Jul 26, 2014
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Community Applauds Referendum Nix

Community leaders in Owings Mills and Reisterstown support the Board of Election’s decision to nix the possibility of bringing two zoning decisions to referendum.

Community Applauds Referendum Nix

An effort two bring two Baltimore County zoning decision to referendum on the 2014 ballot has been stopped, for now.

While they don’t think the battle is over, Owings Mills and Reisterstown officials think the Baltimore County Board of Elections made the right decision when it deemed the petitions legally deficient on Tuesday.

“I think most of the people at ROG were concerned, as a lot of people were, with the nature of the name collecting,” said George Harman, president of the Reisterstown-Owings Mills-Glyndon Coordinating Council (ROG). “We thought that the process whereby people may not have been told the truth about what they were seeing brought into question the whole process.”

Two groups backed by developers David S. Brown Enterprises and The Cordish Companies sought to overturn bills that rezoned nearby properties that could be redeveloped and ultimately compete with their projects. In Owings Mills, developer Greenberg Gibbons is proposing to build $140 million retail and office center Foundry Row at the vacant Solo Cup plant, less than a mile away from Brown’s 1.2 million square-foot Metro Centre at Owings Mills.

The board of elections’ attorney, Andrew Bailey, reviewed five challenges to the petition filed by attorneys for Greenberg Gibbons.

“I believe that the form of the petition, as circulated to potential signers, was insufficient to alert them to what exactly they were being asked to petition to a vote,” he wrote.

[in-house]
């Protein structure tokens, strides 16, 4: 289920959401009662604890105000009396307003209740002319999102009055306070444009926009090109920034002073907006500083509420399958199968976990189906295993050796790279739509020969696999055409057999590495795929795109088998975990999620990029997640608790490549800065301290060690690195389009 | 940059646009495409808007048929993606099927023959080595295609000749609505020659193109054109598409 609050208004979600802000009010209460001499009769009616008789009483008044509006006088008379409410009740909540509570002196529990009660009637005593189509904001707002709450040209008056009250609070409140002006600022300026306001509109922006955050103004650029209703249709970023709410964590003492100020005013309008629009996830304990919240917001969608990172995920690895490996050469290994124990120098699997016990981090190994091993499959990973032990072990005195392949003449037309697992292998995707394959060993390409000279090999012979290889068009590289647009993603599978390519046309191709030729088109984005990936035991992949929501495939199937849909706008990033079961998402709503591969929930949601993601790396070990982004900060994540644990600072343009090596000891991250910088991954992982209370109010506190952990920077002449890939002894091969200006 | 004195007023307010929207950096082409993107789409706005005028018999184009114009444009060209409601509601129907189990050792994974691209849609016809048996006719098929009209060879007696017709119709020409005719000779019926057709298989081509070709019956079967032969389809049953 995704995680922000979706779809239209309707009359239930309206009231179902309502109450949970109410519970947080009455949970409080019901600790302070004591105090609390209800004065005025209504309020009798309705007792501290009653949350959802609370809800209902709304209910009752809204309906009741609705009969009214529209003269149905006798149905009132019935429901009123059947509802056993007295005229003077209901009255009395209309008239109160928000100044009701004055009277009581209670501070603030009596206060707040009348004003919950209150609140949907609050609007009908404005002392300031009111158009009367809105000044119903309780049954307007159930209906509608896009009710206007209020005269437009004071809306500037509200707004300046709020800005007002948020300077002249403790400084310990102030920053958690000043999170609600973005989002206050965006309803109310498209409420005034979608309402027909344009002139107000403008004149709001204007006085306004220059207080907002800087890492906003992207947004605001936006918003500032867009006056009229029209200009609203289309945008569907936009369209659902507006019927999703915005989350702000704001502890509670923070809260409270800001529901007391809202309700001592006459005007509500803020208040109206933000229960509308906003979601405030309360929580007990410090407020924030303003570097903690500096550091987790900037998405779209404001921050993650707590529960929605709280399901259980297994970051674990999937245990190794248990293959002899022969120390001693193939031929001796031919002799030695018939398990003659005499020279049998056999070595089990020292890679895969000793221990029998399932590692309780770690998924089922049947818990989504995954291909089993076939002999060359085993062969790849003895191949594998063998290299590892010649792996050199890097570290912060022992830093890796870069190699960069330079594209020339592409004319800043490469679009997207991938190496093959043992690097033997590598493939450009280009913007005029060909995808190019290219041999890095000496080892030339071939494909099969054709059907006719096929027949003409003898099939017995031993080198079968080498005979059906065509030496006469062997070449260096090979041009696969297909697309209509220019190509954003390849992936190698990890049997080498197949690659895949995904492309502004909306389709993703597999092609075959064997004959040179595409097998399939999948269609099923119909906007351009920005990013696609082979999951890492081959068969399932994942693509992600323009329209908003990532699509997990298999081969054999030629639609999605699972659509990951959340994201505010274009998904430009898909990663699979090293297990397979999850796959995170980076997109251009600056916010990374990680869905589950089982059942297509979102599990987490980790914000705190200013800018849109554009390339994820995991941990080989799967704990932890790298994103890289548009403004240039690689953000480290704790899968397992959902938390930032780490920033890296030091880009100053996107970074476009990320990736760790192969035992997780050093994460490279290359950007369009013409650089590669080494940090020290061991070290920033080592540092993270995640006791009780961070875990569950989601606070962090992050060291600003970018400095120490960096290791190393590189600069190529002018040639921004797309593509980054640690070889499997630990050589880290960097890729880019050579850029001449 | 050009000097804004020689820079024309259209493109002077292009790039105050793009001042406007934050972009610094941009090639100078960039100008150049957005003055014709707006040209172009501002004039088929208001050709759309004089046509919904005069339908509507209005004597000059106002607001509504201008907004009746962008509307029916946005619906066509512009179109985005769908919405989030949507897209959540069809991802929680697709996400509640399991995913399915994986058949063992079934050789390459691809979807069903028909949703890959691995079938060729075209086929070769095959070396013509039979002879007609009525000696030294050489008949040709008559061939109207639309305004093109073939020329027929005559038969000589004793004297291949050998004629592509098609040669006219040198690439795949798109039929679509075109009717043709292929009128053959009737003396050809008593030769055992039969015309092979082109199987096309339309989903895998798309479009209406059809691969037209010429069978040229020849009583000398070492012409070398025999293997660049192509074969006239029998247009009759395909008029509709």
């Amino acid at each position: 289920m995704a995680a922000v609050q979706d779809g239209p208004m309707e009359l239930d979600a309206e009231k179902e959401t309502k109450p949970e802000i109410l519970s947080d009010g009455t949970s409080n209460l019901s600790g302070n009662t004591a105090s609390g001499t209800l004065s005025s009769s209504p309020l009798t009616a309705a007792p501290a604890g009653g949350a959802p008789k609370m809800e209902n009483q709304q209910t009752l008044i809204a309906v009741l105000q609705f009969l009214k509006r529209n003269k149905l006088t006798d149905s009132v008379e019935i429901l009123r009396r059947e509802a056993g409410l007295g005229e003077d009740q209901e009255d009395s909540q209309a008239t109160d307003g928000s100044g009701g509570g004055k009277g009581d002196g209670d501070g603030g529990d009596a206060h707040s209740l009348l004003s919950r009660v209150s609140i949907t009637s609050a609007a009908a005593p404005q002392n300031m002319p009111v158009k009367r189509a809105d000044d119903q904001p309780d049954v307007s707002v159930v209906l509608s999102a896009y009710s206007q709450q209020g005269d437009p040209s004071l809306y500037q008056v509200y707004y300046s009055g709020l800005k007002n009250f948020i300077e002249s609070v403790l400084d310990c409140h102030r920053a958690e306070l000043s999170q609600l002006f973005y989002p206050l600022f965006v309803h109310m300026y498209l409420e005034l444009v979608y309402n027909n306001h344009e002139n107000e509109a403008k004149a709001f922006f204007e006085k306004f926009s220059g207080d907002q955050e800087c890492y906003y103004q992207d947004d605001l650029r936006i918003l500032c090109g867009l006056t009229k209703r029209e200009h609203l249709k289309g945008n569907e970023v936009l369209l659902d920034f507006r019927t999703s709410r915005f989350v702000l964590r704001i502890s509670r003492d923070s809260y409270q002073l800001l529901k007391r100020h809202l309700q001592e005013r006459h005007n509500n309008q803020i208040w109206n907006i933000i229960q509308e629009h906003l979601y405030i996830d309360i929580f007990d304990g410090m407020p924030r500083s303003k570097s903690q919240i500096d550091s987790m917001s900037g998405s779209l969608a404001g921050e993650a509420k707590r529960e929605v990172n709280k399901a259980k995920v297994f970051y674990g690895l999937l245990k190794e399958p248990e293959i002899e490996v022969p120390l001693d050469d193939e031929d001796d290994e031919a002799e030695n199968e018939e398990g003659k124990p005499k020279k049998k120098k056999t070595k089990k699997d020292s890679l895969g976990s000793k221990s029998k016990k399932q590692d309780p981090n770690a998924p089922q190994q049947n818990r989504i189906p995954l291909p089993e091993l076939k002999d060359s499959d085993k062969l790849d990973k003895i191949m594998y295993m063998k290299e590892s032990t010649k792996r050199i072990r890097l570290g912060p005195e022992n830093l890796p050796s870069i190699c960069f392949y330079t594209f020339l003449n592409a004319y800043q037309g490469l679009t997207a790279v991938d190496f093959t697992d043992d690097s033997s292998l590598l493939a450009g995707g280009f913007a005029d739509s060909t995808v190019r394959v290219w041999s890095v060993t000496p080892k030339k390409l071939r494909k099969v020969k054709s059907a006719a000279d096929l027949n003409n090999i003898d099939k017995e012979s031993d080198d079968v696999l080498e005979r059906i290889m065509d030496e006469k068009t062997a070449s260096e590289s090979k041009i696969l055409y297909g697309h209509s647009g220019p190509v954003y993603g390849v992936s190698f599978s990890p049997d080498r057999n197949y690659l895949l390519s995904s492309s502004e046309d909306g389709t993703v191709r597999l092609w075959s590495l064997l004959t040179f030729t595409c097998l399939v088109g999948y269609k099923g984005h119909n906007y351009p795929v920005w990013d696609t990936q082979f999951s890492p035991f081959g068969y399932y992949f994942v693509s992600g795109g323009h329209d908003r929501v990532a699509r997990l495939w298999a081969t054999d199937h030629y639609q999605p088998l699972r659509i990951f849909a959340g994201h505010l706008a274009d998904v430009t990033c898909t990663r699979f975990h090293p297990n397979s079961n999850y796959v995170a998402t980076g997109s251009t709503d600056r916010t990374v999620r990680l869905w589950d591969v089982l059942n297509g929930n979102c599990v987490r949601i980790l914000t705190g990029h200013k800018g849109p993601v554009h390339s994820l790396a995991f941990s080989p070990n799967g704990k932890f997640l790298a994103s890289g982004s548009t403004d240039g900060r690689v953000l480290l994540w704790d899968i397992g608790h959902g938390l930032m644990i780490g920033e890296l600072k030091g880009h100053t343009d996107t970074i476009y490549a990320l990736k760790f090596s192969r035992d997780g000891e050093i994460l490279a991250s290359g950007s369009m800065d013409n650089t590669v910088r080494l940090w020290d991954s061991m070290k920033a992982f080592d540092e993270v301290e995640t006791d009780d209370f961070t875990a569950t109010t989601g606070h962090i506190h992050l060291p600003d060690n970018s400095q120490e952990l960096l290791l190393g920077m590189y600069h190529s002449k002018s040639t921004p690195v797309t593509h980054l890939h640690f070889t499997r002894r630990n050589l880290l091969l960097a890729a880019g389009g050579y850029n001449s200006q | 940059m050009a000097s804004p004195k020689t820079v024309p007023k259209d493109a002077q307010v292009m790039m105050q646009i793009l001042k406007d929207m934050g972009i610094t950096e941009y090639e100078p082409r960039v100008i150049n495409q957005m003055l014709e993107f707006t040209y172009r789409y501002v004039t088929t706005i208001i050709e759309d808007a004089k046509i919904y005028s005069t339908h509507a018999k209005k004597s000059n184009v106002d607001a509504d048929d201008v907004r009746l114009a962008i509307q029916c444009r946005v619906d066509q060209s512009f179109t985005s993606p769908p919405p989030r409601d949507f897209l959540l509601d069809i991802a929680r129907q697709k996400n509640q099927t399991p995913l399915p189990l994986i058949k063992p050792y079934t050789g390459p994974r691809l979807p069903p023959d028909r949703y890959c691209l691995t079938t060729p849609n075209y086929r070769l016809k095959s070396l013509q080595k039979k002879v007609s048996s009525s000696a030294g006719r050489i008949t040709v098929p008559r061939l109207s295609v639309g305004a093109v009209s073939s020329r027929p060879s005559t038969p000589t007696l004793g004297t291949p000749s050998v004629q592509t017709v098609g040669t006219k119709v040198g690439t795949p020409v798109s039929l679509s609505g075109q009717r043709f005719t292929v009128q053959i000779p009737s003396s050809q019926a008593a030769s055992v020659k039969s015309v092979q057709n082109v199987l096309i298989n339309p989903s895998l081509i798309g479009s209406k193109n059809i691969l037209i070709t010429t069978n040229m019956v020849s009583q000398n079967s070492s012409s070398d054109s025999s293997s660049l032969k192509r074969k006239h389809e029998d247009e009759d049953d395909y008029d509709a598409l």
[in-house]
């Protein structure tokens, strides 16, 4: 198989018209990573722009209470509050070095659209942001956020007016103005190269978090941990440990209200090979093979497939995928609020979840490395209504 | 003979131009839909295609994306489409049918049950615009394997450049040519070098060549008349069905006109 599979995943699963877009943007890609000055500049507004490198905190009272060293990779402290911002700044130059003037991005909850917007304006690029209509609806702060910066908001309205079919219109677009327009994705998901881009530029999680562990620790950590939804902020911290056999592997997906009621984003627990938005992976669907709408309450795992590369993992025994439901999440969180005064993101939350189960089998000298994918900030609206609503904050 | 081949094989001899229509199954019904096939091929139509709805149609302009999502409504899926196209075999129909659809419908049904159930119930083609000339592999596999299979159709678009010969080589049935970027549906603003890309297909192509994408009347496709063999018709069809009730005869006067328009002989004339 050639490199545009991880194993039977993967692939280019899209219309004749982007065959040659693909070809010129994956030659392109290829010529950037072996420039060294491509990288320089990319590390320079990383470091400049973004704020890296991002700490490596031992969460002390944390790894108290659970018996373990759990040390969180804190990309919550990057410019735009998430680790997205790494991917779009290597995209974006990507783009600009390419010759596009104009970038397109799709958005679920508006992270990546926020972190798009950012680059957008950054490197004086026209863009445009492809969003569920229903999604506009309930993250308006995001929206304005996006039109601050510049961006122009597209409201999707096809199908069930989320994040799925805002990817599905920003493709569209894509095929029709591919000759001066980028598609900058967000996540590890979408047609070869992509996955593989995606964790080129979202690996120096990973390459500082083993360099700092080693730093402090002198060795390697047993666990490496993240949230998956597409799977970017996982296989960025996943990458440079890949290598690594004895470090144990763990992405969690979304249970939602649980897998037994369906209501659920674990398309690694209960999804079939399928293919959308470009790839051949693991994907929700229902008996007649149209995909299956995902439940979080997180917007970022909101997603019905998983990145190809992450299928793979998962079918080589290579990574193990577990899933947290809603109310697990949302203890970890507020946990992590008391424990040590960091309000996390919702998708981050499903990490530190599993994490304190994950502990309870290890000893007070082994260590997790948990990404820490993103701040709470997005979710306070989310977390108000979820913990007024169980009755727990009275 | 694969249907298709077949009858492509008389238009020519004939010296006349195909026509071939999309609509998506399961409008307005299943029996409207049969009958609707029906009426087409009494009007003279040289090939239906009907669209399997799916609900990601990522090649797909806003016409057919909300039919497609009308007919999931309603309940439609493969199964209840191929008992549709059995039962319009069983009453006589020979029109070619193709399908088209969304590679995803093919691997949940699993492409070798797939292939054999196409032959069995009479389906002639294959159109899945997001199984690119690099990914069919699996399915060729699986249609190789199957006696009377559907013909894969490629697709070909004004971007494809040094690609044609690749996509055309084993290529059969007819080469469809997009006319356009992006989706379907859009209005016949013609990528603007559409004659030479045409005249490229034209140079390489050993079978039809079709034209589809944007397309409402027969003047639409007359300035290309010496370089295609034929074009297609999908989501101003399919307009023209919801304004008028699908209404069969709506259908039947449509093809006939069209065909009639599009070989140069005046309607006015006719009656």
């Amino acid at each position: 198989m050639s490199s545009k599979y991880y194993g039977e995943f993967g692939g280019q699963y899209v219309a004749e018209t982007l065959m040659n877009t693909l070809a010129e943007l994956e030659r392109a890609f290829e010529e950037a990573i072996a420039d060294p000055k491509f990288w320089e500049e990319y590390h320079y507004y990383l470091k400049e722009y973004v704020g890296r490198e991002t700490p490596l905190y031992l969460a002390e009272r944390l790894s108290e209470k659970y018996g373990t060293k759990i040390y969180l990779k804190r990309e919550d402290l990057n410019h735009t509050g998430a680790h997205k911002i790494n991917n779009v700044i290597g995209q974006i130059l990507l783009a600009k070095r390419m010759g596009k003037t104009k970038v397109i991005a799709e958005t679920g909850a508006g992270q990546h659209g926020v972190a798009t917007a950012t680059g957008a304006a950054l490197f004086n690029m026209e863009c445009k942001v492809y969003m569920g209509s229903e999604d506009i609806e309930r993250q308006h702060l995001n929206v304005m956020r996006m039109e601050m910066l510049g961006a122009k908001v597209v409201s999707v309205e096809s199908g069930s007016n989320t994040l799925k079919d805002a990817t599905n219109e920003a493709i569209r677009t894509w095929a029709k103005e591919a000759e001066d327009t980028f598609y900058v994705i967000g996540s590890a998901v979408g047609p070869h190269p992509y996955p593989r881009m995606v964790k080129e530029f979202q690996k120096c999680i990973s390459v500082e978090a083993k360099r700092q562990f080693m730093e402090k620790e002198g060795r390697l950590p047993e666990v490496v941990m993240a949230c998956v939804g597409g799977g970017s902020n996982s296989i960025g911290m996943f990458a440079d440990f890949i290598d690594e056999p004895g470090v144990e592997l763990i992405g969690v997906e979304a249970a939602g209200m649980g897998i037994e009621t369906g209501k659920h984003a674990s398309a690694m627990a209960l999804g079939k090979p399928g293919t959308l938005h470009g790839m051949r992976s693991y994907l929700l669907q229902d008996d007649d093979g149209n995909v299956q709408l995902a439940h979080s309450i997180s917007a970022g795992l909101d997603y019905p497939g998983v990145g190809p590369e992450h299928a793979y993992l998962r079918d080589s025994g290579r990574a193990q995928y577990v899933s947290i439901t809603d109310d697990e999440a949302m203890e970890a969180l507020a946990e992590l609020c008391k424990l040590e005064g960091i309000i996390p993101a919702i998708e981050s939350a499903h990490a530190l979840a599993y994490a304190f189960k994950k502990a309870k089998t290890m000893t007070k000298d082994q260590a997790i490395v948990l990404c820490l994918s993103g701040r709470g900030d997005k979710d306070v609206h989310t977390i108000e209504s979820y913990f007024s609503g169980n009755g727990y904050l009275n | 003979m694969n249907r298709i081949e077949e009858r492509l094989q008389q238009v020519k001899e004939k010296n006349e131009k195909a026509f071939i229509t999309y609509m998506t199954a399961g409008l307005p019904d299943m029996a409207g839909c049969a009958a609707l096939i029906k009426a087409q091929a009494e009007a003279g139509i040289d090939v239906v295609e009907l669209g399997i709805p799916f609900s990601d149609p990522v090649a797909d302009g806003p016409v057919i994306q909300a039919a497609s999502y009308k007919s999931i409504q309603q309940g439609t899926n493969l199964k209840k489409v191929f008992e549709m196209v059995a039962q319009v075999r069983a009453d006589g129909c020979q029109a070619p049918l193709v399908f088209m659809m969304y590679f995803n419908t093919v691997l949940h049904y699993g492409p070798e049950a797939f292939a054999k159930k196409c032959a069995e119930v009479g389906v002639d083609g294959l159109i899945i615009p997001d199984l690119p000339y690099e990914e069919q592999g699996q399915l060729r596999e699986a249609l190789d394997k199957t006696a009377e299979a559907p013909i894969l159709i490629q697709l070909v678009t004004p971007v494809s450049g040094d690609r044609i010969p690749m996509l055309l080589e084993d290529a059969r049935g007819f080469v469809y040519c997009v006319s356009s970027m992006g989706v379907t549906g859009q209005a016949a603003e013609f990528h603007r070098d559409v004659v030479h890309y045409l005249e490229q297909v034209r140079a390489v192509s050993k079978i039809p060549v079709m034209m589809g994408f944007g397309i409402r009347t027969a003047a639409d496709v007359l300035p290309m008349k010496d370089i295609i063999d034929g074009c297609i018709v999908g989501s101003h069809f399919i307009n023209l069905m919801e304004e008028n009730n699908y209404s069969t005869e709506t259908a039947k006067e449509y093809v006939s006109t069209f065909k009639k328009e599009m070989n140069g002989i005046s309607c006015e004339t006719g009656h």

Shirley Supik, leader of the Say No To Solo Coalition, hopes the opposition will continue its fight.

“I am sorely disappointed, I am not surprised. It is more of the same,” she said. “…Again, the voice of the people is being snuffed out and I think it’s really sad that it is happening.”

Councilwoman Vicki Almond disagrees with Supik, and said that bringing zoning decisions like these to referendum will only hurt Baltimore County and economic development.

“I don’t think there was any way at all this zoning was not at all transparent,” Almond said. “I think the public certainly had every opportunity to speak about every issue they wanted to speak about.”

In Reisterstown, where efforts to revitalize historic Main Street are underway, officials are looking forward to development in Owings Mills spilling over.

“We support the CZMP process,” said Glenn Barnes, president of the Reisterstown Improvement Association. “We also support that board of elections’ decision to not allow the petitions to referendum zoning decisions on the 2014 ballot.”

But regardless of the support the zoning process and Foundry Row has, community activists think that this isn’t it. Given the amount of money and effort poured into the opposition, they don’t think fight is over yet.

“I wish it was,” said Cheryl Aaron, zoning committee chair at the Greater Greenspring Association, “but I suspect that it’s not gonna go away.”

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